Ok, I’ve evacuated the Building and I Have Transportation but Where am I Going?

Blog Post created by afraser Employee on May 24, 2017

By Allan B. Fraser, CBI, CPCA,

Sr. Building Code Specialist, NFPA


This is the fifth in the ten part series on personal disaster planning.


If you’ve had to evacuate your home or office or anywhere else for that matter, and it’s going to be some time before you can get back into your home, you’ll need to find shelter. It may be a rather simple exercise to find shelter, but maybe not. First we need to define “shelter”. 



Definition of shelter

  1. Something that covers or affords protection a bomb shelter
  • An establishment providing food and shelter (as to the homeless) and if you’ve had to evacuate you are homeless!
  • An establishment that houses and feeds stray or unwanted animals


To find a potential shelter you can contact:



 School serves as hurricane evacuation shelter


Emergencies and the need to evacuate can happen suddenly and you may not have time to pack. Your safety is most important goal – grab your loved ones and get out of harm’s way! However, if you’ve planned and prepared a list of things you’ll need, you may be able to pack some things. Please consider these tips.


Things to know about the shelter and pre- planning will help:

  • Is it outside the incident area?
  • Is it with relatives/friends/hotel/public?
  • Is it designed for short/long term?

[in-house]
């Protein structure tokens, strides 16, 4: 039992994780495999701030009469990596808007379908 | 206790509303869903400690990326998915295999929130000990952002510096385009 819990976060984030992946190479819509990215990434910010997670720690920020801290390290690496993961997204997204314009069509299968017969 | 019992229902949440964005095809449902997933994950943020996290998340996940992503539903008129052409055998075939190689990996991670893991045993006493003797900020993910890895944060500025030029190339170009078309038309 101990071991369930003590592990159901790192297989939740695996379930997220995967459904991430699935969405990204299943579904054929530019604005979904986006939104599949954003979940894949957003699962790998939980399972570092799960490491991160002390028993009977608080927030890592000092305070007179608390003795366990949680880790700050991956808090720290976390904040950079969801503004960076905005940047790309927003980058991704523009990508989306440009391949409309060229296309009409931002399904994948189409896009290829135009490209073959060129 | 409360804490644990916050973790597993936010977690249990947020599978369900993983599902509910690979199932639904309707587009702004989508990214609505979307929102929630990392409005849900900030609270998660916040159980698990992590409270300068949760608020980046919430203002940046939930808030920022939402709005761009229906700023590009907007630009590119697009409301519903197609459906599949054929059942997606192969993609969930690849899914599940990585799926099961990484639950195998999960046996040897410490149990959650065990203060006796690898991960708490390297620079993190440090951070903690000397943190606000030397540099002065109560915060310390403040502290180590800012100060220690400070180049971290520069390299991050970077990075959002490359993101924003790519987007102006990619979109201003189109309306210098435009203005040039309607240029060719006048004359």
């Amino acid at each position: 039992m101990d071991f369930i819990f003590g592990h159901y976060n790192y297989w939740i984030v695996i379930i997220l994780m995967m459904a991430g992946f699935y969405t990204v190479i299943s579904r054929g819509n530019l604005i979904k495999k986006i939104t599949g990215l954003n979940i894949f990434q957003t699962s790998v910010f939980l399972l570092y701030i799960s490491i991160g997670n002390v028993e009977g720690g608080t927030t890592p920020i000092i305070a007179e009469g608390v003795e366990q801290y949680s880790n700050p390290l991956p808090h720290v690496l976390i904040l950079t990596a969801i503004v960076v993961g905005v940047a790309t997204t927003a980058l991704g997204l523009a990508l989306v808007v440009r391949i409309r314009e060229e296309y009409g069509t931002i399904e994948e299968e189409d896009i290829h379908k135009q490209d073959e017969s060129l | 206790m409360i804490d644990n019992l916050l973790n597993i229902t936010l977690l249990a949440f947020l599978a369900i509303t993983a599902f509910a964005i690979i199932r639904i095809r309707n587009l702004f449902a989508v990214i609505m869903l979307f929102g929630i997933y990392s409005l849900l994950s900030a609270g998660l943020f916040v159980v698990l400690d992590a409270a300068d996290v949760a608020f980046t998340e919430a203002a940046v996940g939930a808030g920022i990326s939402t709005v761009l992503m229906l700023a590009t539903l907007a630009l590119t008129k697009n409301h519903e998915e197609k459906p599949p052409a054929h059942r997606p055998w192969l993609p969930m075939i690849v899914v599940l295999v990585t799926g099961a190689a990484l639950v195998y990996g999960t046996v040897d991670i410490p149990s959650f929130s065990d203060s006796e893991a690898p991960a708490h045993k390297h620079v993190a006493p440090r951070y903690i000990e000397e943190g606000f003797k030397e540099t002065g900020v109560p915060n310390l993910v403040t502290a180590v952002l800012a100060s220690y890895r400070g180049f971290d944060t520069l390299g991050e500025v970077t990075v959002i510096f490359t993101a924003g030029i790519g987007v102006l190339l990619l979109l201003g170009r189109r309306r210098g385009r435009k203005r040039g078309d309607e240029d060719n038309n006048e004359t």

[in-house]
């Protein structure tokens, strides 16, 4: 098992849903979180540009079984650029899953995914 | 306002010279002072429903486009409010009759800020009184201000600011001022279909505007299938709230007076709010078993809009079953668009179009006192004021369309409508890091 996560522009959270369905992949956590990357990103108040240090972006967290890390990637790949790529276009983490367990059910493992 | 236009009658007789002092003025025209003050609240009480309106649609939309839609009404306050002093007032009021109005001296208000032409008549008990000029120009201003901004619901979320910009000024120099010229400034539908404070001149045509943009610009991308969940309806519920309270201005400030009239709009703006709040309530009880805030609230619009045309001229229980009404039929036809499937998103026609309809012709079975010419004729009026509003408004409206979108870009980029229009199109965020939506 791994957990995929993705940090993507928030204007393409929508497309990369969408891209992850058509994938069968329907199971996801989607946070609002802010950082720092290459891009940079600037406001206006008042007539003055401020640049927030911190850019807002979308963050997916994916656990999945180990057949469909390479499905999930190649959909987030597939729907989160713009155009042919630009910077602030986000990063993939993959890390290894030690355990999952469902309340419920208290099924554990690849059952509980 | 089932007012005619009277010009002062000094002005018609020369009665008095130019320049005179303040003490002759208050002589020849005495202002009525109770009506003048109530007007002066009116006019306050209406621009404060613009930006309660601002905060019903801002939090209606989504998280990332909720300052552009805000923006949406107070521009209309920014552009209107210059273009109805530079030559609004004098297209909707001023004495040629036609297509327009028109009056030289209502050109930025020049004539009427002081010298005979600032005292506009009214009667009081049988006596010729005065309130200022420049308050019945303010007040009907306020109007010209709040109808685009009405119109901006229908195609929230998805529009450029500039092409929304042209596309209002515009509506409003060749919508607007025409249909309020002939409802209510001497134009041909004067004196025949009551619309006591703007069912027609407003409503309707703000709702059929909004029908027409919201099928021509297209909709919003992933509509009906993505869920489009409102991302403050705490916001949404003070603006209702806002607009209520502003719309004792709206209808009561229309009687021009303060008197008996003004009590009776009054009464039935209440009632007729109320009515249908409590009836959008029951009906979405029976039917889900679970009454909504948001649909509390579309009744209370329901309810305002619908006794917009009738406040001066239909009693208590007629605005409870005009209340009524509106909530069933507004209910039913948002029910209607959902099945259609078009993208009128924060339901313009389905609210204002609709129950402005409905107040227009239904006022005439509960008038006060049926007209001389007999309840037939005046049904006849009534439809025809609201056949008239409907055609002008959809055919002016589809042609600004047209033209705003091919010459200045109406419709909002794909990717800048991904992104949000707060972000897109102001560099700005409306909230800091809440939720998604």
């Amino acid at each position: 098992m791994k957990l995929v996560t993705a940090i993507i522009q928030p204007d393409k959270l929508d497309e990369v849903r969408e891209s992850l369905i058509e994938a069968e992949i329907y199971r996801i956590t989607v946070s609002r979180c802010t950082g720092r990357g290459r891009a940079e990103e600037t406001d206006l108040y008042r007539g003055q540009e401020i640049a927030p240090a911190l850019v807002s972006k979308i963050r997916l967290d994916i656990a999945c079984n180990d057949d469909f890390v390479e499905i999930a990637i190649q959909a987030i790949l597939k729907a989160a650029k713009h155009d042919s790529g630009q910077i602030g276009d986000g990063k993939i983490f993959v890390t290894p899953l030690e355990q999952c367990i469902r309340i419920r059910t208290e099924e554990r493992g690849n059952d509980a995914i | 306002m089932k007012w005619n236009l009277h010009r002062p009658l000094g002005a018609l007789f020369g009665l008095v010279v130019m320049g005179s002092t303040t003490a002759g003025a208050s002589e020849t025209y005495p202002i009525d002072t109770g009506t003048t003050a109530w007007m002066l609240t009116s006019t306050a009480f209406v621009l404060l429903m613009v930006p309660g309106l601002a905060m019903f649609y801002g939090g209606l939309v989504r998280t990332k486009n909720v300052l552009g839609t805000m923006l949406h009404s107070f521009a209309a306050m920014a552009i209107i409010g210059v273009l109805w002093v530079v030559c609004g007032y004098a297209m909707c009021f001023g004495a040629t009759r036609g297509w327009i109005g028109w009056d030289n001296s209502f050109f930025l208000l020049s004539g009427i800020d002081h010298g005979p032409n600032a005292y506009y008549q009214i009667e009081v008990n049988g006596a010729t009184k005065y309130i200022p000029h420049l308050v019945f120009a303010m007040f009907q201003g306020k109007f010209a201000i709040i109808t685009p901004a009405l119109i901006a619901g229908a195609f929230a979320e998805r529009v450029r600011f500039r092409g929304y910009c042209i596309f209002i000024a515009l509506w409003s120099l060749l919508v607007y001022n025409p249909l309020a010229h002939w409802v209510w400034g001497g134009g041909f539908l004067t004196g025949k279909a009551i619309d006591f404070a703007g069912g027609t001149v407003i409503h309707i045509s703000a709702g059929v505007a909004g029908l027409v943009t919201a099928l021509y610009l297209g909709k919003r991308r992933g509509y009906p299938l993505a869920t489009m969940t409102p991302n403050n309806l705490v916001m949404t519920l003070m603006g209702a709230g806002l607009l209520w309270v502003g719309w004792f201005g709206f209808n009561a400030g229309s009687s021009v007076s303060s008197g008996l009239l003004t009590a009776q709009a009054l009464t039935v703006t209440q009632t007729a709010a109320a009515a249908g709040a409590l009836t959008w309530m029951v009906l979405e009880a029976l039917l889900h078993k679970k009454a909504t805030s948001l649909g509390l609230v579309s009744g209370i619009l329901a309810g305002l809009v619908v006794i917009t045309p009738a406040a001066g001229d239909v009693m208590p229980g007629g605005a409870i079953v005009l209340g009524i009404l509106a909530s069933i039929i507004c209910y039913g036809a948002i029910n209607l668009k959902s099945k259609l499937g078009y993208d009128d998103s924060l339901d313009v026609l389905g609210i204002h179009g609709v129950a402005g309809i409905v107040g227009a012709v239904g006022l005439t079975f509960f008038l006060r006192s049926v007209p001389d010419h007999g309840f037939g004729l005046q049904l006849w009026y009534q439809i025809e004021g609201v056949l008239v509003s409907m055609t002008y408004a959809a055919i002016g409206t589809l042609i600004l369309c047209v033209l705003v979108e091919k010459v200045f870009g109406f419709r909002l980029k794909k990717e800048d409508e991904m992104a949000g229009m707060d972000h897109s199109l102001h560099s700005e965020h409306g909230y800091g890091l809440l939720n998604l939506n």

• Is it accessible for people with disabilities?
  • Does it have food/water?
  • Does it have bathing facilities?


Things to Bring:

  • Medication
  • Personal Contact List
  • Durable Medical Equipment
  • Cell phone/Laptop or tablet
  • Device chargers
  • Money
  • Bedding
  • Clothing
  • Your child’s stuffed animal,
  • Blanket or other “lovey”


Information you’ll want to get while you’re in the shelter:

  • Property Status
  • How to obtain it?
  • When can I return? /date?
  • Transportation and who will provide?
  • Other damage in the area beside my home? Stores, businesses, utilities, roads, etc
  • Can I Rebuild?
  • Will my insurance, or disaster relief cover it?
  • How long will it take to re-build?
  • Where can I stay while I’m rebuilding?


I suggest that you print this article to make your own checklist with the answers that you develop and keep it handy. I’d also strongly suggest that you update it once a year. Pick a date and stick with it. It strikes me that making it a “Thanksgiving” tradition would be the perfect.  


  Part six of the ten-part series will be in the next issue, September, 2017.